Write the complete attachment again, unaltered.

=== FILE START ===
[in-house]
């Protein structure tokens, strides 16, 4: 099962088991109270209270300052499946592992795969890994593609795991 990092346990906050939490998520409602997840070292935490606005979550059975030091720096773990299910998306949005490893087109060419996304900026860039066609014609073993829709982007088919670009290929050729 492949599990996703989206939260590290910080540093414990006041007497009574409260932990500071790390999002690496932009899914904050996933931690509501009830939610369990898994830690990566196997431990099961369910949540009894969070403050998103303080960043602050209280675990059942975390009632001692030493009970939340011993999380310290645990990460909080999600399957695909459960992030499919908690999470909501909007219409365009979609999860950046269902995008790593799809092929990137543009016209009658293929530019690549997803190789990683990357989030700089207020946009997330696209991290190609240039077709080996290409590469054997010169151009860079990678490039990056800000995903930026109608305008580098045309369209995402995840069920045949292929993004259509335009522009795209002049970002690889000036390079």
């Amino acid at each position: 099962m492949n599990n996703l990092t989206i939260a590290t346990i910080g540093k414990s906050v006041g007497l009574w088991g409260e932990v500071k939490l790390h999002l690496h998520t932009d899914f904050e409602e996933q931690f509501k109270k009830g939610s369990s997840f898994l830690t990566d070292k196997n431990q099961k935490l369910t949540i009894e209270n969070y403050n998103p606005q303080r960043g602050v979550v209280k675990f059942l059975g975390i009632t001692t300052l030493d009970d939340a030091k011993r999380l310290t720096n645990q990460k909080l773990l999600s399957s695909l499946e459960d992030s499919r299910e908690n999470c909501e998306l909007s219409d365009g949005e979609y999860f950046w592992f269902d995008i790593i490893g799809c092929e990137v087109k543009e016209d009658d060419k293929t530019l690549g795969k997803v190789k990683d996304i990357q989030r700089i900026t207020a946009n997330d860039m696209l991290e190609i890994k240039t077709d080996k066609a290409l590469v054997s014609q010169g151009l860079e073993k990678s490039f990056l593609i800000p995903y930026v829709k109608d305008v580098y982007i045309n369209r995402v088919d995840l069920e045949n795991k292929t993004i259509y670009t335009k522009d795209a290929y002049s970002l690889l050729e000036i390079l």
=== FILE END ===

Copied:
[in-house]
């Protein structure tokens, strides 16, 4: 099962088991109270209270300052499946592992795969890994593609795991 990092346990906050939490998520409602997840070292935490606005979550059975030091720096773990299910998306949005490893087109060419996304900026860039066609014609073993829709982007088919670009290929050729 492949599990996703989206939260590290910080540093414990006041007497009574409260932990500071790390999002690496932009899914904050996933931690509501009830939610369990898994830690990566196997431990099961369910949540009894969070403050998103303080960043602050209280675990059942975390009632001692030493009970939340011993999380310290645990990460909080999600399957695909459960992030499919908690999470909501909007219409365009979609999860950046269902995008790593799809092929990137543009016209009658293929530019690549997803190789990683990357989030700089207020946009997330696209991290190609240039077709080996290409590469054997010169151009860079990678490039990056800000995903930026109608305008580098045309369209995402995840069920045949292929993004259509335009522009795209002049970002690889000036390079």
């Amino acid at each position: 099962m492949n599990n996703l990092t989206i939260a590290t346990i910080g540093k414990s906050v006041g007497l009574w088991g409260e932990v500071k939490l790390h999002l690496h998520t932009d899914f904050e409602e996933q931690f509501k109270k009830g939610s369990s997840f898994l830690t990566d070292k196997n431990q099961k935490l369910t949540i009894e209270n969070y403050n998103p606005q303080r960043g602050v979550v209280k675990f059942l059975g975390i009632t001692t300052l030493d009970d939340a030091k011993r999380l310290t720096n645990q990460k909080l773990l999600s399957s695909l499946e459960d992030s499919r299910e908690n999470c909501e998306l909007s219409d365009g949005e979609y999860f950046w592992f269902d995008i790593i490893g799809c092929e990137v087109k543009e016209d009658d060419k293929t530019l690549g795969k997803v190789k990683d996304i990357q989030r700089i900026t207020a946009n997330d860039m696209l991290e190609i890994k240039t077709d080996k066609a290409l590469v054997s014609q010169g151009l860079e073993k990678s490039f990056l593609i800000p995903y930026v829709k109608d305008v580098y982007i045309n369209r995402v088919d995840l069920e045949n795991k292929t993004i259509y670009t335009k522009d795209a290929y002049s970002l690889l050729e000036i390079l």